“It’s very expensive terrain to put any kind of a system in, whether it’s highway or transit … it’s an extremely expensive environment to work in,” Pinkerton said, briefly touching on the challenges of addressing environmental concerns, as well as potential impacts to communities along the corridor.

While he didn’t mention any specific towns, concerns are greatest in Clear Creek County, where any type of highway or transit construction is sure to have significant impacts to communities like Georgetown, Idaho Springs and Silver Plume.

The federal government is looking to move the most people for less money, Pinkerton said.

“For every dollar spent, how many people go how far?” Pinkerton said, simplifying the FTA’s funding equation. “I don’t think the money is going to come from one particular source. It’s going to have to come from a multitude of financing options,” he concluded.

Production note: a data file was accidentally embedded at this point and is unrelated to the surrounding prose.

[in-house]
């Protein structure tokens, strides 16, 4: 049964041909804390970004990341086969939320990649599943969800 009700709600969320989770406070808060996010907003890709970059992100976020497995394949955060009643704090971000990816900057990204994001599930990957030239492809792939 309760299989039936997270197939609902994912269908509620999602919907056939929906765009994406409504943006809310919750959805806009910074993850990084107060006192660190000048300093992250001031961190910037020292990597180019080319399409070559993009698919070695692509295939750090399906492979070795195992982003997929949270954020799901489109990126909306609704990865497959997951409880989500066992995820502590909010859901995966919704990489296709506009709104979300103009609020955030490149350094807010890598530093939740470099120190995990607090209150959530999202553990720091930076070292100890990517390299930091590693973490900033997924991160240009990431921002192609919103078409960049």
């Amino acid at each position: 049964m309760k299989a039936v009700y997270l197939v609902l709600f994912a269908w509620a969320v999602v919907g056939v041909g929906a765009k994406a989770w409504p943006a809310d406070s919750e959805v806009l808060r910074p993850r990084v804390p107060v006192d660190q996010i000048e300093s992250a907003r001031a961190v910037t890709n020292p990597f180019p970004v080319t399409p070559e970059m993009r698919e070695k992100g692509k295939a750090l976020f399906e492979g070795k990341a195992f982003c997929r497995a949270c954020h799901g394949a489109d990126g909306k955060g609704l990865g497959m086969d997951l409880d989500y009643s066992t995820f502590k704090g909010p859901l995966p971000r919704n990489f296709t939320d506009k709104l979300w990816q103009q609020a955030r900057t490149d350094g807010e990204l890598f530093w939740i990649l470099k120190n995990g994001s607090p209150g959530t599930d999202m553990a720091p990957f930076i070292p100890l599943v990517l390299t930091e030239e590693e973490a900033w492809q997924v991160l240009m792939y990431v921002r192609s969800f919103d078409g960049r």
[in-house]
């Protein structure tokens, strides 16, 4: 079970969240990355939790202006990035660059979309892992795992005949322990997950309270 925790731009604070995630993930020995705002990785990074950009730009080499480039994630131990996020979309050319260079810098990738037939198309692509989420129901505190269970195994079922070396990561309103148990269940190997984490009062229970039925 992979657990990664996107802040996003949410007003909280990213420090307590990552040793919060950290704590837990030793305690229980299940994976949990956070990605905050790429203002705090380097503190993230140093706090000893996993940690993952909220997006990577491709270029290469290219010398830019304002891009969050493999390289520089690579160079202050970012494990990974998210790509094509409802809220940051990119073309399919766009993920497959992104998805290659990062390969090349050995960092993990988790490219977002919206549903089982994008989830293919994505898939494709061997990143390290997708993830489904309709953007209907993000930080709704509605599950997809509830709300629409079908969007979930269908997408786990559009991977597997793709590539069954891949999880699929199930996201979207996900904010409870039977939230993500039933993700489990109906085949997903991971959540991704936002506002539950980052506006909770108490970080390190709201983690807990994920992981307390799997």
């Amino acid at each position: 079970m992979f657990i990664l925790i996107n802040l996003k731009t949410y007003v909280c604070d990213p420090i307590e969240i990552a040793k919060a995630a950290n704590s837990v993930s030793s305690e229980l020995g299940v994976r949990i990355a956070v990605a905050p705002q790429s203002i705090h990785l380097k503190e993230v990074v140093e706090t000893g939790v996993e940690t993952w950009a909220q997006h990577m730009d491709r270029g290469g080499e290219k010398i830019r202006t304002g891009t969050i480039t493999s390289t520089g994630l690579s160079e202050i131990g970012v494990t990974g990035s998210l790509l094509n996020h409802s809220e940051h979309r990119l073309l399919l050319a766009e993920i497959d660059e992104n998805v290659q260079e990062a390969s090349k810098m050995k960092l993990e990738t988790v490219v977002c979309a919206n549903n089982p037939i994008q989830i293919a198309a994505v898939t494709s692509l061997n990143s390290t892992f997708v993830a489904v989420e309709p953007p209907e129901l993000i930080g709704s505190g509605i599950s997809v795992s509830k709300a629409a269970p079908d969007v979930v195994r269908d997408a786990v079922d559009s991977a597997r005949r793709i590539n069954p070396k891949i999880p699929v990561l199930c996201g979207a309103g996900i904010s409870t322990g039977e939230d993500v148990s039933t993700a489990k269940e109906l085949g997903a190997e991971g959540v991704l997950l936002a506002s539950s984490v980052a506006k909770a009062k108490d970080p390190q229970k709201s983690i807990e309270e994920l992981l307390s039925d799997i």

Statewide solution

Those options could include a statewide sales tax or a levy on gasoline, said Alan Matlosz, senior vice president of George K. Baum and Company.

“There is no limit to the amount of money to fund the project … the difficulty is, you have to pay it back,” said Matlosz, whose company provides investment banking and financial advisory services to local governments throughout Colorado.

Matlosz outlined several ways that the I-70 coalition might be able to raise the money through existing mechanisms already authorized under state laws, including formation of a metro district that could levy property taxes, or a regional transportation authority that could be funded by sales taxes.

A regional transit authority would require a complex intergovernmental agreement and voter approval for a sales tax increase, vehicle registration fees of up to $10, as well as a 2 percent lodging tax could also be levied by a regional transit authority, Matlosz explained.